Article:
I was captivated today by the words of María Branyas, the 113-year-old Spanish woman who has become the oldest COVID-19 survivor. She had this to say on Twitter:
In the solitude of my room, fearless and hopeful, I don’t quite understand what’s going on in the world. But I think nothing will be the same again. And don’t think about redoing, recovering, rebuilding. It will have to be done all over again, and differently.
I love this. It’s a message we’ve heard from many people, talked about over our dinner tables and in our video chats, but it is so much more powerful coming from this unvanquished woman. Fearless and hopeful. Unable to understand, but understanding everything. It’s a massive call to the world, a throwing-down of the gauntlet.
In the Daily Boost Live today, I talked about very small things we might want to carry forward from this time. From the daily call I’ve had with my mom since the start of the crisis, to Ann’s daily visits to the ducks at Chicago’s Botany Pond, to Nicholas’s family’s baking and coffee breaks together, so many people are talking about lessons from the first phase of the crisis that we hope to take forward as the world reopens. Most of them have to do with connecting, coming closer, enjoying our families, showing love.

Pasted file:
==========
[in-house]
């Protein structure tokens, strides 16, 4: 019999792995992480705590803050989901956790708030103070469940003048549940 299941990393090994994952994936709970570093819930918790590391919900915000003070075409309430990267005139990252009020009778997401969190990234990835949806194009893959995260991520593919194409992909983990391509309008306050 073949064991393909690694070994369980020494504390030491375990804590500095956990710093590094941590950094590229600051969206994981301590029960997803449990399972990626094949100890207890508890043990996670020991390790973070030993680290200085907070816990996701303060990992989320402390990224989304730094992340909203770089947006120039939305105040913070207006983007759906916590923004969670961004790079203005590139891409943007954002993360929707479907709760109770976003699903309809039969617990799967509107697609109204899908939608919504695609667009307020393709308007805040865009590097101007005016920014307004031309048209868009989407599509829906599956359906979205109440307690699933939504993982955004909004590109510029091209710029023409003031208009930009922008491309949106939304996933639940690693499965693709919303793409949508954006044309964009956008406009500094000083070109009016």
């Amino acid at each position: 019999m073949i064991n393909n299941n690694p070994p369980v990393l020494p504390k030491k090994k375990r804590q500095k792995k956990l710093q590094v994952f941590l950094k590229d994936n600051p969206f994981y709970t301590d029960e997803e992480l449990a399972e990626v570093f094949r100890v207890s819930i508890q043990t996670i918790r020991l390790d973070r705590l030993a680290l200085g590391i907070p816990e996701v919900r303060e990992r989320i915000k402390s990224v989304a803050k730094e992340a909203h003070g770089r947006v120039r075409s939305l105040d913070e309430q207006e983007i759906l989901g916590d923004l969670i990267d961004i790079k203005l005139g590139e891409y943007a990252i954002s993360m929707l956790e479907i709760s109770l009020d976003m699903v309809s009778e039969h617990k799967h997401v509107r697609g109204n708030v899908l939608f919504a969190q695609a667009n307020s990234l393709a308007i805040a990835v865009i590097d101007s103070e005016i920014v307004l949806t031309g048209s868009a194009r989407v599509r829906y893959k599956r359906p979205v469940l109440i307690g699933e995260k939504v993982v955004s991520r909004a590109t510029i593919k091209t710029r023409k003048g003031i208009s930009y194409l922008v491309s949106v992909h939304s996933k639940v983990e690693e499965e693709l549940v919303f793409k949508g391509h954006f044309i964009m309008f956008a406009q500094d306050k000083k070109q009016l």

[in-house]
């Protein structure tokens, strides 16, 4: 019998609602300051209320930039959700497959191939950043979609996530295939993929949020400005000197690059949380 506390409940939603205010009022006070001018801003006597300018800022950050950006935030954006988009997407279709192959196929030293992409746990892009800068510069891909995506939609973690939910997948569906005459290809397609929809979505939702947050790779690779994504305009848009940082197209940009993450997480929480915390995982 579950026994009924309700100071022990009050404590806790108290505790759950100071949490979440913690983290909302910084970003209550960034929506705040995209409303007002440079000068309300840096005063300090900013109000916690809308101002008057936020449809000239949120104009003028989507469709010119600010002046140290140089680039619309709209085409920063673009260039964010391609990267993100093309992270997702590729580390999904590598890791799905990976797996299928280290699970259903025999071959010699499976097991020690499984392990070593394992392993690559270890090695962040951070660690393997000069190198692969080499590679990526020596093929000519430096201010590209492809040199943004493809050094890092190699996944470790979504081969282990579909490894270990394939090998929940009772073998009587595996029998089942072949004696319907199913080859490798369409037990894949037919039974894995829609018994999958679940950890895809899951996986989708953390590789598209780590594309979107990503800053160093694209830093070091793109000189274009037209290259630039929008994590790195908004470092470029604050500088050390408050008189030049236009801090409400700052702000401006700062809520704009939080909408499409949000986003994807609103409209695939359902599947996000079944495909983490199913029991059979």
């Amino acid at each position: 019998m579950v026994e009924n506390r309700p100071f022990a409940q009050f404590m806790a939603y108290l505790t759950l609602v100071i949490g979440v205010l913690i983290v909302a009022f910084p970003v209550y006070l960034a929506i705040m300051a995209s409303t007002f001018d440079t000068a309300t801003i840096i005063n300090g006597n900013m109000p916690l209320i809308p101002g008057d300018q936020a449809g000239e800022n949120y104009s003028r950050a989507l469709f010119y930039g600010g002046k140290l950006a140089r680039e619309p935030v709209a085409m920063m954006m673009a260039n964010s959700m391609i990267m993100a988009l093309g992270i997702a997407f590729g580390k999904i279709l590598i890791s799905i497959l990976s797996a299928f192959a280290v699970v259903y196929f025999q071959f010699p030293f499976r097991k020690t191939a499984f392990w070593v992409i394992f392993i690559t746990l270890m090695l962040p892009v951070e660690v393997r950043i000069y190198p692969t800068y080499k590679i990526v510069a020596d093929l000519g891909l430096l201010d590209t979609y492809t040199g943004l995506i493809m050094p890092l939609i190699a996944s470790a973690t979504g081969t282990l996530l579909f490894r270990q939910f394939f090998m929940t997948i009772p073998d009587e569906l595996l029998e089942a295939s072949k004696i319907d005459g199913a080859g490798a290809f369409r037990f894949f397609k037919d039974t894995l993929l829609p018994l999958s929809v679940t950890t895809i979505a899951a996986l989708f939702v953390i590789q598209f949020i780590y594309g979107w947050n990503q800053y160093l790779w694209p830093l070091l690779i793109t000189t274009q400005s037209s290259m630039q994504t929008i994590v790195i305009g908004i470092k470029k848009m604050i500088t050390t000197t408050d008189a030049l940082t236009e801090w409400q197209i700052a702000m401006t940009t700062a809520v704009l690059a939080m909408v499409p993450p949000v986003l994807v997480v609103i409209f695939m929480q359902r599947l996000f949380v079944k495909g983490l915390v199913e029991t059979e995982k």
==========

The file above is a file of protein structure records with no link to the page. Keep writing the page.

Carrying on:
Worrying about leaving new habits behind is not even a concern for most people; it’s barely on the horizon in Costa Rica, where the solid government response has allowed a four-part reopening plan to be presented. But it’s still worth thinking about, and I enjoyed chatting about it with some of you in recent days.
When I made the video this morning, I was thinking in terms of what we want to hold onto as the world goes back to normal. But as I write this, I think about what doña María had to say, and realize that she’s framed it in different terms: it’s not a question of protecting something new as we return to the ways of old. It’s a question of using what joy or hope we’ve found during these fraught weeks, and using it as the foundation for the new world we hope to build.
Here’s the video. I hope you’re all doing ok.